Wiki This Part Two

As has been mentioned before, I really really love wikis. The collective information of many thousands of people with just enough extra time on their hands! Why, just today I was sending a link about the spanish word manzano (apple tree) to my little boy, and that link led me to a Wikipedia link to the Manzano mountains in New Mexico, where I used to live so I followed a link there to the Sandia mountains just north of the Manzanos and came to this picture:

(the giant version is much better) and, reading more about the mountains I loved to hike and bike in when I lived there, I find out this astonishing fact: it is an uplifted coral reef, probably!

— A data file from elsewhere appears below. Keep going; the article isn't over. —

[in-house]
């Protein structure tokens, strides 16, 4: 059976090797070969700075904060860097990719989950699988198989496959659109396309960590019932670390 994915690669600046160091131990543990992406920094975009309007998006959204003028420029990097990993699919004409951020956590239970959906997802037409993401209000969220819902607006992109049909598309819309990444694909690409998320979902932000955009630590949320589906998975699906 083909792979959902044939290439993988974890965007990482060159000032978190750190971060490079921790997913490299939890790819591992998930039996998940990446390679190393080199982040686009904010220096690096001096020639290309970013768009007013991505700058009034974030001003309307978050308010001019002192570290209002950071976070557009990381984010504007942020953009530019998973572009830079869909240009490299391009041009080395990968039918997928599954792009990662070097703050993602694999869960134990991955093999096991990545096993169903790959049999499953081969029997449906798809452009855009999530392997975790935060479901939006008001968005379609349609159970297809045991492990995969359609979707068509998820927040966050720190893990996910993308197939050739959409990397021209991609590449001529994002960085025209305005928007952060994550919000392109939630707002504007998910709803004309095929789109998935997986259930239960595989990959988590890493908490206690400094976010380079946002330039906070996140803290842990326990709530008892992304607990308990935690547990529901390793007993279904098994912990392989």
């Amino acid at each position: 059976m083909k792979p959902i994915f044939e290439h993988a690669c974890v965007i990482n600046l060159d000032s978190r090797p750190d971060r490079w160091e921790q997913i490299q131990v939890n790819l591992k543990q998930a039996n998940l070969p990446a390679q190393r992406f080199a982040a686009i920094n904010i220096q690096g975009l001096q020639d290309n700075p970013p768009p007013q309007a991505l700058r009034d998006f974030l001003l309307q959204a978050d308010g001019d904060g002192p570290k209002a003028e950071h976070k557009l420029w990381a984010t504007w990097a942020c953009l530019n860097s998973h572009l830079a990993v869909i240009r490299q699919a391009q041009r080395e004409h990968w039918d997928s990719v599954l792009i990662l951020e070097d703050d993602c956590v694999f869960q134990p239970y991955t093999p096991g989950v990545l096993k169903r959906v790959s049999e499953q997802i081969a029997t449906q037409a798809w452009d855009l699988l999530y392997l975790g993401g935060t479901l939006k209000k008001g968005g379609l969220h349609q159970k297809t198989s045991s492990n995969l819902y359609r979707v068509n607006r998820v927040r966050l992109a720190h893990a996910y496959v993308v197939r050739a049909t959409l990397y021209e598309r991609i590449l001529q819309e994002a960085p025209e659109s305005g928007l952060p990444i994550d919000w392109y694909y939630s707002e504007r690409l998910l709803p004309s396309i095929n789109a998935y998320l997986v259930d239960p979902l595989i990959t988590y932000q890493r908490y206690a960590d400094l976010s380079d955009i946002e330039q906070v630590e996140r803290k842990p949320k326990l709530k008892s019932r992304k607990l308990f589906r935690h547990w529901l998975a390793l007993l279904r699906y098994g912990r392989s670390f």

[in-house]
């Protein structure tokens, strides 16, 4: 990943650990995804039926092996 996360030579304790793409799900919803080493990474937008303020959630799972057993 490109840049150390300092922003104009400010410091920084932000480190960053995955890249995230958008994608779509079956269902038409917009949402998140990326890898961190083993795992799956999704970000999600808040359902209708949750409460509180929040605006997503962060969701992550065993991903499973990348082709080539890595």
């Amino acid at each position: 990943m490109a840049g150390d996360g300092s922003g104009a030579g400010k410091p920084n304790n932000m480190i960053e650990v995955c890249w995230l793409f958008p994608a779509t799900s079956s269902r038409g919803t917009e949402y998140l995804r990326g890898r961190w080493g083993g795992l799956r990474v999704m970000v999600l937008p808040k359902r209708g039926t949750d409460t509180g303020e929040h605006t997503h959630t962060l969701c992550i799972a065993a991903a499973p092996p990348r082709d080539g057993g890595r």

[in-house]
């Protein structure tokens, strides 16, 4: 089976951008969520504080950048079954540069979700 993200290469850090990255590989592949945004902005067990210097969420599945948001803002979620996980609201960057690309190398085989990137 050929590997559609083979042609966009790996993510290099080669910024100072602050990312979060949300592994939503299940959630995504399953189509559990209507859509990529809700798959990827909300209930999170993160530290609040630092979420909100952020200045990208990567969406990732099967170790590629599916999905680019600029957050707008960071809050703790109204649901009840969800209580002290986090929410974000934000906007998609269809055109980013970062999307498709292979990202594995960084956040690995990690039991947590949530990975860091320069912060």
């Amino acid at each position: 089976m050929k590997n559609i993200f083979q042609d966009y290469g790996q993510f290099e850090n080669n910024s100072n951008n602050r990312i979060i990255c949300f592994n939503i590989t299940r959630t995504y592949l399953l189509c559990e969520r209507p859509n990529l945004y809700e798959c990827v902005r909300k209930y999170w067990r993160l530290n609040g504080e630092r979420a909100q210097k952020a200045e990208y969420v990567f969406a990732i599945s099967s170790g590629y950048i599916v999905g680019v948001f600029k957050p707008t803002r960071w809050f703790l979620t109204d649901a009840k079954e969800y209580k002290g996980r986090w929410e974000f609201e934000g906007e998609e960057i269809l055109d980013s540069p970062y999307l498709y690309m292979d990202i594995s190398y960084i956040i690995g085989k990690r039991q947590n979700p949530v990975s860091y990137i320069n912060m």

And so the amount we can learn when we are all communicating is pretty fantastic. My students in GENE 3000H (Honors Evolution) just finished their website on the interface between climate change and evolutionary processes, and it is really impressive to me how much they accomplished. This started a conversation among the folks in my lab about things like Wikipedia - traditionally, the bane of professors grading undergraduate research papers - being considered a component of scientific outreach. So my student Christine posts this page on turtle barnacles, starting from scratch. Katie was updating the page on Unionid mussels today. We are thinking this will be part of our weekly lab group, when we catch up with what each of us have been doing we’ll discuss the topics we have added to, and learned from. Obviously, Wikipedia is generally only the starting point for inquiry, but why not make it as complete as possible? Similar tools like the Encyclopedia of Life are also great things to contribute to (I haven’t tried this yet - next step!).